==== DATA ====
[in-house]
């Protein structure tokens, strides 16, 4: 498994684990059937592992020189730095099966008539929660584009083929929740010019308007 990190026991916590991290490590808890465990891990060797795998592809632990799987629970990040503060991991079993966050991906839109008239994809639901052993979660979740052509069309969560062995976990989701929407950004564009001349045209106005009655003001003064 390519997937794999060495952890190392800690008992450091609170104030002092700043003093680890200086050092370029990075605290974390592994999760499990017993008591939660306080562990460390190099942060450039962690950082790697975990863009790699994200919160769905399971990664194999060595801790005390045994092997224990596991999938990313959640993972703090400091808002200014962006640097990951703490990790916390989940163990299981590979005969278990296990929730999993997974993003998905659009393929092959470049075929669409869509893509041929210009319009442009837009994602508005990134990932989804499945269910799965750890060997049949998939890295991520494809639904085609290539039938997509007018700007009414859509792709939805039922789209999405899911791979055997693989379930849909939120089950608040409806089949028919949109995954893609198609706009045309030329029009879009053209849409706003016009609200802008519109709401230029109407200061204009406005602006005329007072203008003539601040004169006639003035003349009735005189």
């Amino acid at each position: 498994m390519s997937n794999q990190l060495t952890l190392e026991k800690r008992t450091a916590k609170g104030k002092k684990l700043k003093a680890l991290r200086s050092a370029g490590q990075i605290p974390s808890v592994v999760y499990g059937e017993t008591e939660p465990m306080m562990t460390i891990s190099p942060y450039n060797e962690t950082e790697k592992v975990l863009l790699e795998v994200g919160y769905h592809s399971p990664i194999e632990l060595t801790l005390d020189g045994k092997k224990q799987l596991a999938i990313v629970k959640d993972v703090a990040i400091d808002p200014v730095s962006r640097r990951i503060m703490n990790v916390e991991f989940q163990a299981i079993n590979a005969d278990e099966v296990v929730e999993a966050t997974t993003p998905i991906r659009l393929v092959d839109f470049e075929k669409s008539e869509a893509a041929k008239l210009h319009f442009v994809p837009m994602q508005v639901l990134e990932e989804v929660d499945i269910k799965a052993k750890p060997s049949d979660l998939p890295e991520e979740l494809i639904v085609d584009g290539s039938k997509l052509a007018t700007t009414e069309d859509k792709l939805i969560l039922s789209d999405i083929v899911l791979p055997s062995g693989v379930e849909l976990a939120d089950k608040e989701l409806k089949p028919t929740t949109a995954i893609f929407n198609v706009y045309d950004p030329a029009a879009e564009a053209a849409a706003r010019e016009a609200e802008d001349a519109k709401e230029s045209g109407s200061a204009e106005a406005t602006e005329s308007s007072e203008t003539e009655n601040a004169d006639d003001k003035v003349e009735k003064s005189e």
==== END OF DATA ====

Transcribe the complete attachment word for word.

[in-house]
């Protein structure tokens, strides 16, 4: 498994684990059937592992020189730095099966008539929660584009083929929740010019308007 990190026991916590991290490590808890465990891990060797795998592809632990799987629970990040503060991991079993966050991906839109008239994809639901052993979660979740052509069309969560062995976990989701929407950004564009001349045209106005009655003001003064 390519997937794999060495952890190392800690008992450091609170104030002092700043003093680890200086050092370029990075605290974390592994999760499990017993008591939660306080562990460390190099942060450039962690950082790697975990863009790699994200919160769905399971990664194999060595801790005390045994092997224990596991999938990313959640993972703090400091808002200014962006640097990951703490990790916390989940163990299981590979005969278990296990929730999993997974993003998905659009393929092959470049075929669409869509893509041929210009319009442009837009994602508005990134990932989804499945269910799965750890060997049949998939890295991520494809639904085609290539039938997509007018700007009414859509792709939805039922789209999405899911791979055997693989379930849909939120089950608040409806089949028919949109995954893609198609706009045309030329029009879009053209849409706003016009609200802008519109709401230029109407200061204009406005602006005329007072203008003539601040004169006639003035003349009735005189």
């Amino acid at each position: 498994m390519s997937n794999q990190l060495t952890l190392e026991k800690r008992t450091a916590k609170g104030k002092k684990l700043k003093a680890l991290r200086s050092a370029g490590q990075i605290p974390s808890v592994v999760y499990g059937e017993t008591e939660p465990m306080m562990t460390i891990s190099p942060y450039n060797e962690t950082e790697k592992v975990l863009l790699e795998v994200g919160y769905h592809s399971p990664i194999e632990l060595t801790l005390d020189g045994k092997k224990q799987l596991a999938i990313v629970k959640d993972v703090a990040i400091d808002p200014v730095s962006r640097r990951i503060m703490n990790v916390e991991f989940q163990a299981i079993n590979a005969d278990e099966v296990v929730e999993a966050t997974t993003p998905i991906r659009l393929v092959d839109f470049e075929k669409s008539e869509a893509a041929k008239l210009h319009f442009v994809p837009m994602q508005v639901l990134e990932e989804v929660d499945i269910k799965a052993k750890p060997s049949d979660l998939p890295e991520e979740l494809i639904v085609d584009g290539s039938k997509l052509a007018t700007t009414e069309d859509k792709l939805i969560l039922s789209d999405i083929v899911l791979p055997s062995g693989v379930e849909l976990a939120d089950k608040e989701l409806k089949p028919t929740t949109a995954i893609f929407n198609v706009y045309d950004p030329a029009a879009e564009a053209a849409a706003r010019e016009a609200e802008d001349a519109k709401e230029s045209g109407s200061a204009e106005a406005t602006e005329s308007s007072e203008t003539e009655n601040a004169d006639d003001k003035v003349e009735k003064s005189e």